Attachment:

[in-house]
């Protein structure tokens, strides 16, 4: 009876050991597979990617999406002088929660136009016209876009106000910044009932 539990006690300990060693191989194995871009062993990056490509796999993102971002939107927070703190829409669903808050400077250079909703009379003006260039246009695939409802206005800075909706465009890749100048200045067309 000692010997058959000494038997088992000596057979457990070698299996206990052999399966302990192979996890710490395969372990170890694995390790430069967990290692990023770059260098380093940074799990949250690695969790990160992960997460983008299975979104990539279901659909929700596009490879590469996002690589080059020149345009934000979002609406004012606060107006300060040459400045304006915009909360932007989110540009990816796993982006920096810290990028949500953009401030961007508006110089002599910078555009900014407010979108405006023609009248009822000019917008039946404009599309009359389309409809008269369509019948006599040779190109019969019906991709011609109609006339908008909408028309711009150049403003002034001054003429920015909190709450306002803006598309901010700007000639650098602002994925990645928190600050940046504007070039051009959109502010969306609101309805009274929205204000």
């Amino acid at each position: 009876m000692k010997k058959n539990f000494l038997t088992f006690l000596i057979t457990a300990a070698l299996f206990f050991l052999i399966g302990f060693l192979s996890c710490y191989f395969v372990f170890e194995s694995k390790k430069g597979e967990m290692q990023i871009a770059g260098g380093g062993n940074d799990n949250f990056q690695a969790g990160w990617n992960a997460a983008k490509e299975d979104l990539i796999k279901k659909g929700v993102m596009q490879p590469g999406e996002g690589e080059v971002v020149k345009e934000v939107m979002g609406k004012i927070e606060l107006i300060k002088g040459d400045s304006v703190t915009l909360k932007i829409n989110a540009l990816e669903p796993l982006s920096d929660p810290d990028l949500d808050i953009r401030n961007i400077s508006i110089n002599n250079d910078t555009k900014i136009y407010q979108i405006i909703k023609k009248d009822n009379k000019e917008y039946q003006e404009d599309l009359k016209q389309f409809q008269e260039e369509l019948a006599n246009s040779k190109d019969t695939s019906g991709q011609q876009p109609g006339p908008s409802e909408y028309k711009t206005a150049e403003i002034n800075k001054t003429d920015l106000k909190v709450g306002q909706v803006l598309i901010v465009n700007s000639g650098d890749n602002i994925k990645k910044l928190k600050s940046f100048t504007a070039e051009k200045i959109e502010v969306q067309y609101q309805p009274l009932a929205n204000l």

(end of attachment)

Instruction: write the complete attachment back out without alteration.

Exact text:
[in-house]
């Protein structure tokens, strides 16, 4: 009876050991597979990617999406002088929660136009016209876009106000910044009932 539990006690300990060693191989194995871009062993990056490509796999993102971002939107927070703190829409669903808050400077250079909703009379003006260039246009695939409802206005800075909706465009890749100048200045067309 000692010997058959000494038997088992000596057979457990070698299996206990052999399966302990192979996890710490395969372990170890694995390790430069967990290692990023770059260098380093940074799990949250690695969790990160992960997460983008299975979104990539279901659909929700596009490879590469996002690589080059020149345009934000979002609406004012606060107006300060040459400045304006915009909360932007989110540009990816796993982006920096810290990028949500953009401030961007508006110089002599910078555009900014407010979108405006023609009248009822000019917008039946404009599309009359389309409809008269369509019948006599040779190109019969019906991709011609109609006339908008909408028309711009150049403003002034001054003429920015909190709450306002803006598309901010700007000639650098602002994925990645928190600050940046504007070039051009959109502010969306609101309805009274929205204000």
């Amino acid at each position: 009876m000692k010997k058959n539990f000494l038997t088992f006690l000596i057979t457990a300990a070698l299996f206990f050991l052999i399966g302990f060693l192979s996890c710490y191989f395969v372990f170890e194995s694995k390790k430069g597979e967990m290692q990023i871009a770059g260098g380093g062993n940074d799990n949250f990056q690695a969790g990160w990617n992960a997460a983008k490509e299975d979104l990539i796999k279901k659909g929700v993102m596009q490879p590469g999406e996002g690589e080059v971002v020149k345009e934000v939107m979002g609406k004012i927070e606060l107006i300060k002088g040459d400045s304006v703190t915009l909360k932007i829409n989110a540009l990816e669903p796993l982006s920096d929660p810290d990028l949500d808050i953009r401030n961007i400077s508006i110089n002599n250079d910078t555009k900014i136009y407010q979108i405006i909703k023609k009248d009822n009379k000019e917008y039946q003006e404009d599309l009359k016209q389309f409809q008269e260039e369509l019948a006599n246009s040779k190109d019969t695939s019906g991709q011609q876009p109609g006339p908008s409802e909408y028309k711009t206005a150049e403003i002034n800075k001054t003429d920015l106000k909190v709450g306002q909706v803006l598309i901010v465009n700007s000639g650098d890749n602002i994925k990645k910044l928190k600050s940046f100048t504007a070039e051009k200045i959109e502010v969306q067309y609101q309805p009274l009932a929205n204000l």